If Jeff Sessions is the same man rejected for a federal judgeship in 1986 and that is powerfully demonstrated, he should and just possibly might be denied confirmation as attorney general. But, if he’s changed in those 30 plus years, there’s not only no chance of rejection but no reason consistent with the democratic process that resulted in his nomination. Elections have consequences and Sessions may be the most qualified of Trump’s designees, though the last person I would want to head the DOJ.
Sessions’ 1985 failed prosecution of black voting rights activists and then recent acts of racial insensitivity sealed his fate in 1986. But his tenure as U.S. Attorney, as Alabama’s Attorney General and in the United States Senate demonstrate his qualifications to become A.G. As a United States Senator from Alabama, his positions on abortion, same sex marriage, rights to be afforded immigrants, and legislation involving hate crimes and violence against women were unsurprising, but do not prove he would not enforce enacted laws with which he disagrees. The body language of the Democratic senators fighting the pro-forma fight say they believe he will uphold laws he voted against and uphold SCOTUS precedents whose legal soundness he questions – as Eric Holder and con law professor Obama upheld the Heller and McDonald Second Amendment interpretations they believed were a perversion of the constitution and its framers’ intent.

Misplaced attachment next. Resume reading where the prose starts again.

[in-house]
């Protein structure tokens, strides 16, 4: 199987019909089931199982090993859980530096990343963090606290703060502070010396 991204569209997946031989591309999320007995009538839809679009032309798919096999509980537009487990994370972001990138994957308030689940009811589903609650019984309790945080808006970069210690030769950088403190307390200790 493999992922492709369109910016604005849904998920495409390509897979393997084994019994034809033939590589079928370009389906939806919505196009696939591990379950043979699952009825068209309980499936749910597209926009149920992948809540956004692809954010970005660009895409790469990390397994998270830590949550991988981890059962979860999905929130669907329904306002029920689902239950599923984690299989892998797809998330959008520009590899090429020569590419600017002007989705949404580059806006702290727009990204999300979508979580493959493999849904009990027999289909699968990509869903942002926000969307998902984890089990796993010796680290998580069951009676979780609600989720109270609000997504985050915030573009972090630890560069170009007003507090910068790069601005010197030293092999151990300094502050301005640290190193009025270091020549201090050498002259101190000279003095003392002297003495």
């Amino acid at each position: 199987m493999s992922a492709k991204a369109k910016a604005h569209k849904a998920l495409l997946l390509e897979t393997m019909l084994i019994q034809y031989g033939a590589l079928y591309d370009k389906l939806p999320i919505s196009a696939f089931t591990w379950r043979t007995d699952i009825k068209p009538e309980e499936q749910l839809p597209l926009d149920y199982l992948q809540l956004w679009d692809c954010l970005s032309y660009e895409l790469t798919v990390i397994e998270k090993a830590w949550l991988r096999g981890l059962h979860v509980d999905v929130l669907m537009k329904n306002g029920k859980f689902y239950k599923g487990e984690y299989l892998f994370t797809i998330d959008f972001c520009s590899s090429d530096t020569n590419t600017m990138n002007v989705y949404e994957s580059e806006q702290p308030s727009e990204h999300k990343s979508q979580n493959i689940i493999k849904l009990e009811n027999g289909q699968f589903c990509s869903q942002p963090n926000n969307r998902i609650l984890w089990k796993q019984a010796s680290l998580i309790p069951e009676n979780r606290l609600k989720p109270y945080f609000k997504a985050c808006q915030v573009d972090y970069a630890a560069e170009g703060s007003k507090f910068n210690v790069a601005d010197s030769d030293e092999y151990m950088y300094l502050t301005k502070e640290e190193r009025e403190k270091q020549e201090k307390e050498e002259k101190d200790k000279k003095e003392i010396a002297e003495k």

The question of whether Sessions 1986 is still that man is the relevant question, as it was in the granddaddy of modern nomination fights, the autumn 1987 hearings on Robert Bork’s SCOTUS nomination. Bork’s nomination by President Reagan was defeated because the Senate, including six prominent Republicans were able to sing “Meet the new Bork, same as the old Bork.” The most dramatic moment in those hearings was the testimony of William T. Coleman, a member of two Republican cabinets, distinguished SCOTUS advocate and the first African American to clerk on the high court. Coleman was grilled by Bork supporter Senator Strom Thurmond about the asserted unfairness of rejecting Bork in 1987 for things he did/said/wrote in the 1960s and 1970s. Coleman, for decades top of list to become the second African American justice delivered the knockout punches to Bork and Thurmond, contrasting the South Carolina’s senator’s racist and segregationist past with his moderate 1987 version. Coleman then skillfully documented that Bork steadfastly maintained his hostility to many core civil liberties, including privacy, and that he would be free to weaponize these extreme positions with votes from the high court bench.
If and only if a showing like that can be made about Jeff Sessions and powerfully delivered by an apolitical and respected authority like Bill Coleman (he is only 96 and may be available) there is a small chance of rejection. If not, time to move on to the many right wing and unqualified Trump nominees.